New research by Currys & PC World has revealed that now, more than ever before, parents across the UK are creating digital lives for their newborns on social media sites such as Facebook and Twitter
· One in eight new parents create a Facebook page or Twitter handle for their new born baby.
· One in 10 Brits rank taking photos of their newborn the most important thing to do after the birth, above weighing the baby.
· One in five new parents who take photos at the birth admit sharing these snaps online within 15 minutes, says new research from Currys & PC World.
The digital world has well and truly taken over, as not even the first picture of a new born baby is sacred anymore, with more and more UK parents opting to create their new arrival a social profile on sites like Twitter and Facebook.
One in eight new parents will set up a Twitter or Facebook profile for their new baby with four per cent even claiming to do so prior to the birth, to ensure the digital future of their unborn child is secured.
The survey results, by Currys & PC World, are announced as Britain continues to experience an unprecedented baby boom – a 50 per cent rise in births in the UK has been documented since 2001.
As our survey found, pictures are being taken and shared just minutes after parents have held their baby for the first time and it’s heart-warming that technology allows family and friends to share...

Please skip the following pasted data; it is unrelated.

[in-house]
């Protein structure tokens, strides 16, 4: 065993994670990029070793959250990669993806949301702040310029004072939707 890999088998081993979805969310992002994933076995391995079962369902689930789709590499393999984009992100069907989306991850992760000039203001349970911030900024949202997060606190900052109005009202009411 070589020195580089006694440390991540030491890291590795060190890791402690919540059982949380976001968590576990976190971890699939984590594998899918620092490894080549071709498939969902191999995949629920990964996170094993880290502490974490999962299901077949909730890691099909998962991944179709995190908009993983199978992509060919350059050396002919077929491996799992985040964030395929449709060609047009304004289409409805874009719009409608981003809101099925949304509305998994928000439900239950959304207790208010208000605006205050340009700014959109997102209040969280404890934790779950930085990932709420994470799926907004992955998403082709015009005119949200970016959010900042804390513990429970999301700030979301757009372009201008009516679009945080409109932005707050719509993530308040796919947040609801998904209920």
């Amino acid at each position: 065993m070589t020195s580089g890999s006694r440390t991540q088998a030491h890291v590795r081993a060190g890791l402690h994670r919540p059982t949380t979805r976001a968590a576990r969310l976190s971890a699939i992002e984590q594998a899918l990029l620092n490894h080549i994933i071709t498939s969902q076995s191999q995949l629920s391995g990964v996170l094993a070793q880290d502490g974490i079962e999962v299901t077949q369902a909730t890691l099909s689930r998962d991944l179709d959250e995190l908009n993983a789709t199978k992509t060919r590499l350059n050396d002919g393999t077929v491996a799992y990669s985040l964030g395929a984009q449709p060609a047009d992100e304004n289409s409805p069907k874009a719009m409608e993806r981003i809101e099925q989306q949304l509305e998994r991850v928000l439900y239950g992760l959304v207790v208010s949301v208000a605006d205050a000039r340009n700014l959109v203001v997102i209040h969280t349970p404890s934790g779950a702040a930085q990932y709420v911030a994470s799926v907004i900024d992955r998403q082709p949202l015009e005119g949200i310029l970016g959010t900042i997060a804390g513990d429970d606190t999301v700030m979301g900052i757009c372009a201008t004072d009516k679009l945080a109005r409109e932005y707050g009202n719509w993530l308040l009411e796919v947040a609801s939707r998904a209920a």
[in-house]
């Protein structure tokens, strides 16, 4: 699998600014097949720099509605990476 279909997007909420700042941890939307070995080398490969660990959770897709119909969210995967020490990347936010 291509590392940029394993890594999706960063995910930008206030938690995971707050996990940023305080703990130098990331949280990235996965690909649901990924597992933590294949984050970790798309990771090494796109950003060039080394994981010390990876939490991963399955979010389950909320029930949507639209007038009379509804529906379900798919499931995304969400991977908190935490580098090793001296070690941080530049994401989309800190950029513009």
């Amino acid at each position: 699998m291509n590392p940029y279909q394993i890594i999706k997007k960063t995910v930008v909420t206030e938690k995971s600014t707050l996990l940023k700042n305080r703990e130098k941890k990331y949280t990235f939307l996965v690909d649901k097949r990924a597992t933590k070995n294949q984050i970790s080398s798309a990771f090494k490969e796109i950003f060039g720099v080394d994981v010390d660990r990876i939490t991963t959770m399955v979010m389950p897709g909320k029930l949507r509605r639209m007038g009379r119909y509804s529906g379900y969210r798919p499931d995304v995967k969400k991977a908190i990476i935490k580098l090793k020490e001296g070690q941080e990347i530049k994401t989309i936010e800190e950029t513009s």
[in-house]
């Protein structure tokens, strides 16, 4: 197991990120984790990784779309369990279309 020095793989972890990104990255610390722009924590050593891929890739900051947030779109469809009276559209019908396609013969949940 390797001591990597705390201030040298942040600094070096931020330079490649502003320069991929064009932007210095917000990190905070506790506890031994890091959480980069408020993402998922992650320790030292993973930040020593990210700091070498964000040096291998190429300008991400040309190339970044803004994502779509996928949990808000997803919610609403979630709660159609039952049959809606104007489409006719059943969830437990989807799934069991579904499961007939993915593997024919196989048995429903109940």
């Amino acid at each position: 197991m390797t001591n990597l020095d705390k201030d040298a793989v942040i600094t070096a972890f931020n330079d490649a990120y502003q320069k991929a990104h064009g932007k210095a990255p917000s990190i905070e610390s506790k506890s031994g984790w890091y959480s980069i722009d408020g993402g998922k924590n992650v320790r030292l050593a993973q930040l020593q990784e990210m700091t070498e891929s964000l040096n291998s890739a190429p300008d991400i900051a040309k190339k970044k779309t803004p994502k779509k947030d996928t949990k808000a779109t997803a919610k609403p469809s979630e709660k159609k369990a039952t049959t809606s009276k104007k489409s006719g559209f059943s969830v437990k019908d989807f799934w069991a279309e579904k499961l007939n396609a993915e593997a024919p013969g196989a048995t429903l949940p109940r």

2013 is also the year in which the world’s most anticipated birth will take place: the Royal offspring of the Duke and Duchess of Cambridge will surely be the most digitally documented baby of our time.
And the lives of newborns around the UK are being transformed via digital technology, as results show that one in 10 new parents rank taking photos of their new arrival as one of the first things they do following the birth, above weighing the baby.
Nearly 70 per cent of UK parents take photos of their baby on the day of its birth with one in two sharing these images through social media channels within 24 hours of the little one’s arrival. While, one in five excited new parents waste no time at all, sharing pictures within the first 15 minutes.
It’s no surprise then that whether via images posted on Facebook and Twitter or simply through email, 65 per cent of UK adults will ‘meet’ the newborn of a family member or friend digitally, before meeting them in person.
Ben Lovett, spokesperson for Currys & PC World, said: “Advanced technologies have made photography, particularly via cameras, more accessible and more connected, allowing new parents to capture and share their special moments more easily.
“As our survey found, pictures are being taken and shared just minutes after parents have held their baby for the first time and it’s heart-warming that technology allows family and friends to share in these precious moments even if they can’t be there in person.”
Parents today are taking advantage of amazing new technologies such as using WiFi to send photos or video straight from the camera, over the internet, to other devices and social networks in order to document the birth in record time.
However, this technology wasn't always so readily available: nearly half of older parents (over 60s) confessed that they felt they had missed out, and wished more technology had been available when their children were young, to capture them growing up.
Furthermore, nearly two thirds of parents aged over 60 also admitted that they wished they owned more photos and videos of their children growing up